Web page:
Jurors vote for death penalty for man who tortured and killed eight-year-old he thought was gay
Jurors have voted for the death penalty for a man who brutally tortured and killing an eight-year-old who he thought he was gay.
Isauro Aguirre, 37, was convicted last month of the first-degree murder of Gabriel Fernandez, who he terrorised over the course of eight months.
During that period, Aguirre was going out with Gabriel’s mother, Pearl Fernandez, who has pleaded not guilty ahead of her separate trial over her son’s death.
The jury forewoman gave a statement in court about the deliberations, which lasted around seven hours over three days, according to The LA Times.
“We were plucked out of our everyday lives and brought together to serve,” she said. “We came together to bring justice for Gabriel.”
The court had heard how Aguirre’s inhumane torture of the 4’1″ child including beating, whipping, shooting and starving him, as well as feeding him cat faeces and his own vomit.
Detective Elliot Uribe told the court that the suffering inflicted on Gabriel constituted “the worst injuries I’ve ever seen on a child.”
When the penalty was read out, Gabriel’s father sat solemnly, staring at the courtroom floor.
As he walked out, he locked eyes with a sheriff’s detective who investigated the case. “Thank you,” he whispered.
The detective nodded, patting the parent on the back.
Criminalists said during the trial that Aguirre had repeatedly slammed Gabriel’s head into the walls of their home, causing hundreds of blood stains and dents.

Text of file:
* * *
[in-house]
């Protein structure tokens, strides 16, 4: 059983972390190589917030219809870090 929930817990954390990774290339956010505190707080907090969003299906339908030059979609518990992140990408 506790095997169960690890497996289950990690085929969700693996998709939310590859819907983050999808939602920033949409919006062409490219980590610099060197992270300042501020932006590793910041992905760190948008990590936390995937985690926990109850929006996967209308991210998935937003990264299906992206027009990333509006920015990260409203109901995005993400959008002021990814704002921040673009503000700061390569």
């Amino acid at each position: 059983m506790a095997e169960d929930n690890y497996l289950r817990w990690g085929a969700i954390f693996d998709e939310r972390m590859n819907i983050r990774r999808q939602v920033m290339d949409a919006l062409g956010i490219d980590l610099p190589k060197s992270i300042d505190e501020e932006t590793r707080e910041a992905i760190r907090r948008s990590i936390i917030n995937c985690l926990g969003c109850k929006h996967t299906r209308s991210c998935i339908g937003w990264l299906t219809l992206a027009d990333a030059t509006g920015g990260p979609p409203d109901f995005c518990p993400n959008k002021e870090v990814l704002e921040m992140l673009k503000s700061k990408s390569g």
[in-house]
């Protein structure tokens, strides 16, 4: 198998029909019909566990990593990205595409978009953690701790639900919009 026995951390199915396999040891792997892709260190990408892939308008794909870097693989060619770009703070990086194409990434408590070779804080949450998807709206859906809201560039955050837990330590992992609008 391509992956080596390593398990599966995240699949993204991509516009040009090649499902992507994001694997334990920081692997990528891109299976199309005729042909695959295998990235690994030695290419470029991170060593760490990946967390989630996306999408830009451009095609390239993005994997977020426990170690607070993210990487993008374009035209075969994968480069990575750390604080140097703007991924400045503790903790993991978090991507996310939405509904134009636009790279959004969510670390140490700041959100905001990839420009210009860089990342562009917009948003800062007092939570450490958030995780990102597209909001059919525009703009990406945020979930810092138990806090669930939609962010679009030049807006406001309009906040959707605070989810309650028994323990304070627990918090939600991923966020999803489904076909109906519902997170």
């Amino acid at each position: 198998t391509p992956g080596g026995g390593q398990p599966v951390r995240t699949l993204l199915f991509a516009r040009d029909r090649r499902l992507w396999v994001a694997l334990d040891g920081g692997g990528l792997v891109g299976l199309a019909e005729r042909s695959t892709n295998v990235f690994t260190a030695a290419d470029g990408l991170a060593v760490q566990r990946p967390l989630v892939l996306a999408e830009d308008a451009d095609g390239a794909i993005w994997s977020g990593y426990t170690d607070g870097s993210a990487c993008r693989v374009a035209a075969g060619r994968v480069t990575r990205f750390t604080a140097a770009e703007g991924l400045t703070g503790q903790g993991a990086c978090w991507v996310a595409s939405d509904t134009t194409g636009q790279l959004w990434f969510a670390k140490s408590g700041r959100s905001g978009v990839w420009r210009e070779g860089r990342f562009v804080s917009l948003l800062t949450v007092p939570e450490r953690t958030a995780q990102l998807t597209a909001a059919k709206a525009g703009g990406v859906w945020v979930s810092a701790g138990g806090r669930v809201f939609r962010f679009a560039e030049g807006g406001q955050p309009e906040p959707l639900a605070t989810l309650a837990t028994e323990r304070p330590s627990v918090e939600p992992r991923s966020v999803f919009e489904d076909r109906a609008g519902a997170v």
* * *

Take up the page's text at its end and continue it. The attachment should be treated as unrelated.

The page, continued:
The victim’s teenage siblings also testified, causing jurors to sob uncontrollably as they described the horrific torture they had seen.
Ezequiel, 16, and Virginia, 14, said Aguirre shot Gabriel in the face and groin with a BB gun and beat him daily using wire hangers and a belt buckle.
He was also pepper sprayed and bound and forced into a tiny cubby for long periods, they said.
Los Angeles County Deputy District Attorney Jon Hatami called the 6’2″, 270-pound Aguirre “evil” during the trial, adding that he “got off on” torturing Gabriel.
“No human with a heart and soul could do that to an innocent little boy,” he told jurors before their deliberations, arguing that Aguirre hated Gabriel because he thought he was gay.
As Hatami reminded the jury of the abuse which the eight-year-old suffered, two jurors wept softly and several shut their eyes.
He asked them to “show the defendant the exact same mercy he showed Gabriel.”
Mercy was also on Deputy Public Defender John Alan’s mind as he called on the jury to sentence his client to life in prison without parole, rather than death.
He said: “Mercy isn’t something that’s ever earned. It’s something that is freely granted.”
When the jurors’ vote was revealed, the prosecutor had a tissue in his hand, and seemed to be holding back tears.
Outside the courthouse, one juror – who wanted to be known only as a 25-year-old working in social media, said that capital punishment still didn’t seem like “enough justice.”
She added that during the trial, she thought of Gabriel every day, when she woke up and when she went to sleep.
The photos shown to the jury of his small, tortured body – with many bruises and blood on his neck – would stay with her forever, she said.
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In March, four social workers were charged with child abuse for their roles in Gabriel’s death, with Los Angeles Superior Court Judge Mary Lou Villar saying that “red flags were everywhere.”
The social workers have pleaded not guilty.
Aguirre is set to be sentenced on March 8.